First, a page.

The Taliban swept through Afghanistan in a matter of weeks after US troops withdrew
Taliban terrorists marched into Kabul Sunday, preparing to take full control of Afghanistan two decades after they were removed by the US military. The terrorist group took over the presidential palace, and said it plans to soon declare a new "Islamic Emirate of Afghanistan." Hours earlier, American-backed President Ashraf Ghani fled the country.
The speed of the Afghan government's collapse shocked NATO allies and prompted condemnation from both sides of the US political divide over how President Joe Biden's administration appeared to be blindsided by the Taliban's easy advance. Dozens of countries issued a joint statement Monday calling "those in positions of power and authority across Afghanistan" to allow Afghans and foreigners to depart safely if they wish, to keep borders open and maintain calm.
As the Al Jazeera network broadcast what it said were live images of armed Taliban terrorists roaming the palace and posing at desks, Kabul's airport became the staging ground for the planned exit of most US embassy personnel, symbolizing the end of a two-decade engagement sparked by the September 11, 2001 terrorist attacks.
The Taliban swept through Afghanistan in a matter of weeks, taking advantage of a vacuum left by departing US and NATO forces working against Biden's August 31 deadline to end America's longest war. US officials said they're working for an orderly departure.
In a joint statement Sunday, the Pentagon and State Department said the US will expand its presence over the next 48 hours at Kabul's international airport to nearly 6,000 troops to evacuate thousands of American citizens, as well as locally employed staff and their families.
In many cases, the terrorists encountered little or no resistance from Afghan's US-trained military
All Kabul embassy personnel have been safely evacuated to the airport and the US military has secured its perimeter, State Department spokesperson Ned Price said in a statement late Sunday.
In many cases, the terrorists encountered little or no resistance from Afghan's US-trained military. Key provincial centres close to Kabul and in far-flung corners of the nation fell in quick succession.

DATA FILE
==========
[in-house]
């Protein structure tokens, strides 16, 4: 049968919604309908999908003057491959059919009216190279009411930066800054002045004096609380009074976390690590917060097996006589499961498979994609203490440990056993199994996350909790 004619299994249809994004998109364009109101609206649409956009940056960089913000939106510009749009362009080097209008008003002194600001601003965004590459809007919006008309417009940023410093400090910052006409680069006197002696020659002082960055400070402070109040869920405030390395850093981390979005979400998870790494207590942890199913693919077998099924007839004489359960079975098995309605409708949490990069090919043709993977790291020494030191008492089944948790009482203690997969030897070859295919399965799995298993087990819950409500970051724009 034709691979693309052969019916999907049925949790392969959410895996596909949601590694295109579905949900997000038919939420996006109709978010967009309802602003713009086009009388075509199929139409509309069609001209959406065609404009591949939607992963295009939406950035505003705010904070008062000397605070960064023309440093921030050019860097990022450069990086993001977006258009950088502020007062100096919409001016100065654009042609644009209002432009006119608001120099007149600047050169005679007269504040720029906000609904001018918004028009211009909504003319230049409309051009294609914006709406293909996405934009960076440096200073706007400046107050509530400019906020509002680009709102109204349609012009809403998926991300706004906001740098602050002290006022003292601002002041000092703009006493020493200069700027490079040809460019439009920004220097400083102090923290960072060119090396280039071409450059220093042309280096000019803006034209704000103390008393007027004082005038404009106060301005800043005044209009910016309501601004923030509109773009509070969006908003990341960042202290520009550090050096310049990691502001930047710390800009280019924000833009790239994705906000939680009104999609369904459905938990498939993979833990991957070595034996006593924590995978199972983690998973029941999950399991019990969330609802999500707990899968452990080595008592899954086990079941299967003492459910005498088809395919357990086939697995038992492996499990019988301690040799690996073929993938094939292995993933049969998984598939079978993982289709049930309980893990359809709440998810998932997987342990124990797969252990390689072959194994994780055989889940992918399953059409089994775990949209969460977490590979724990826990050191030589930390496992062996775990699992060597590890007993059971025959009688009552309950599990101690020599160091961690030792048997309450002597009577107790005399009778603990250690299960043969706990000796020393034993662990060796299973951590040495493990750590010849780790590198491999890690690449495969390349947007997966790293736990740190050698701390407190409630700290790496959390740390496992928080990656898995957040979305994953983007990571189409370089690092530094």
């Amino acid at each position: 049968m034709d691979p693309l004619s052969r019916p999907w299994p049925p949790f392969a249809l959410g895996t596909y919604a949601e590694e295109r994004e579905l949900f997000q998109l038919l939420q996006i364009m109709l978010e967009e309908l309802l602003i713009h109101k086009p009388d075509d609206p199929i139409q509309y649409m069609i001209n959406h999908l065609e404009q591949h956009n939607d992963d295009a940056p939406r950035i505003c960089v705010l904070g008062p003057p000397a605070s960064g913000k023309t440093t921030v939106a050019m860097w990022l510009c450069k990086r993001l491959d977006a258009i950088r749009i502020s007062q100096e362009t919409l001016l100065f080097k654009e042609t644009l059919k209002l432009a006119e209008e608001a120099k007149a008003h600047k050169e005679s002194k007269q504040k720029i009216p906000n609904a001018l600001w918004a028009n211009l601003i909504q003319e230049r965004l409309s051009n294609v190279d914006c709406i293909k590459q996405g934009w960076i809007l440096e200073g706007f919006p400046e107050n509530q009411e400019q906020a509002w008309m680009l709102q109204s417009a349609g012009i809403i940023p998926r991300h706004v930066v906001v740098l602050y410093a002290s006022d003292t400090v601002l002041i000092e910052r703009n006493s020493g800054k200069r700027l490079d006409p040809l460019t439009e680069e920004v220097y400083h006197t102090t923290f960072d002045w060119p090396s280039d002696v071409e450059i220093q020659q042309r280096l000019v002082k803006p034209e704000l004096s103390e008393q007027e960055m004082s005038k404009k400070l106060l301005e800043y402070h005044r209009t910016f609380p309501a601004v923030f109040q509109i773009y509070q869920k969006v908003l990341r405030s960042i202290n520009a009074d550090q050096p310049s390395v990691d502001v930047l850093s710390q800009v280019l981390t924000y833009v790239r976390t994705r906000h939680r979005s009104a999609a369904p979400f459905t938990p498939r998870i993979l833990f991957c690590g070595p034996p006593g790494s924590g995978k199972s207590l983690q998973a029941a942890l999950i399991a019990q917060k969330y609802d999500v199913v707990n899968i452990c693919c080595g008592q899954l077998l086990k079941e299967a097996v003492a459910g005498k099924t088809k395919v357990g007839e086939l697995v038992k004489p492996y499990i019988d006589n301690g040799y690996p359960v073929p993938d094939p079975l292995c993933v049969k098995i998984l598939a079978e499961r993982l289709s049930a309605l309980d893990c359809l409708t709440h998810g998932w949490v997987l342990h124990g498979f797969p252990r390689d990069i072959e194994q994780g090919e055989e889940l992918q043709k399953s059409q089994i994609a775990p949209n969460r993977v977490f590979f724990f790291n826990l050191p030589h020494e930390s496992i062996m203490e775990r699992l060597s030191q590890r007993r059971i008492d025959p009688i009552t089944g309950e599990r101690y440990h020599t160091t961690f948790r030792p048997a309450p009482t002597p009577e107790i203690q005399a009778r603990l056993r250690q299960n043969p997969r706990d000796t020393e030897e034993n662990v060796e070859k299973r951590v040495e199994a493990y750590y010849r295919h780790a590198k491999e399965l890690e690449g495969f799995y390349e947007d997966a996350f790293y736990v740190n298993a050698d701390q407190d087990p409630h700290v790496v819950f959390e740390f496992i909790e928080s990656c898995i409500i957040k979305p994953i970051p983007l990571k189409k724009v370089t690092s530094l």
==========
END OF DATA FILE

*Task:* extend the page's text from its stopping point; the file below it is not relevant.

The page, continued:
Skies over Kabul buzzed on Sunday with US military helicopters ferrying passengers from the US embassy. The American flag at the embassy was lowered. Afghans lined up for cash and many headed to the airport, desperate to book a flight out of the country.
"We're relocating the men and women of our embassy to a location at the airport," Blinken said on ABC. "That's why the president sent in a number of forces to make sure that, as we continue to draw down our diplomatic presence, we do it in a safe and orderly fashion."
The acting US ambassador was among those evacuated to the airport, the AP reported. The US embassy said on its website that the airport was taking fire, and advised US citizens to shelter in place. CNN reported earlier that the US will pull out all embassy personnel by Tuesday, leaving a small core of staff to operate from the airport.
Top Biden administration officials briefed members of Congress, many of whom were furious about the visible chaos to end a campaign that's cost the lives of about 2,400 American soldiers and close to $1 trillion.
During Taliban rule from 1996 to 2001, women were prohibited from working, attending high school or appearing in public without a burqa, a garment that covers the wearer's entire body, head, and face.
"A proud superpower has been reduced to hoping the Taliban will not interfere with our efforts to flee Afghanistan," Senate Minority Leader Mitch McConnell said in a statement. "Terrorists and major competitors like China are watching the embarrassment of a superpower laid low."
Many analysts agreed that a Taliban takeover was predictable once the US left, Senator Chris Murphy, a Connecticut Democrat, said in an interview. "And that's been true for a decade," he said. "Unfortunately, it likely means we will need to have a dialogue with the Taliban."
The Taliban has sought to portray a moderate stance, with a spokesman telling the Associated Press the terrorist group wants to form an "open, inclusive Islamic government." Over the weekend it said it would respect public property, provide a "safe" environment for business, redeploy bureaucrats and military officers, and provide amnesty for anyone who "helped the invaders."
The terrorist group also denied reports that it had killed prisoners and forced villagers to hand over their daughters to marry Taliban soldiers. During Taliban rule from 1996 to 2001, women were prohibited from working, attending high school or appearing in public without a burqa, a garment that covers the wearer's entire body, head, and face.
Yet that hasn't eased concerns on the ground, where Taliban have shown signs of resuming their old ways of oppressing women. Members of the Afghan government expressed anger at Ghani for leaving the country, with the country's official embassy account in India calling him a "traitor."
Biden has said he was hemmed in by a now-tattered peace accord negotiated with the terrorist group by the Trump administration, which made the popular decision to bring US troops home from Afghanistan.
Trump's deal imposed a May 1, 2021 deadline on US forces and "left the Taliban in the strongest position militarily since 2001," Biden said in a statement on Saturday.
"I think it's quite clear that the Taliban have won this war," Katherine Zimmerman, a fellow in foreign and defence policy at the American Enterprise Institute, said in a Bloomberg Television interview. "They took 20 years to do it and they have proven that their strategy of patience will outlast the US."
With assistance from Jason Scott and Max Zimmerman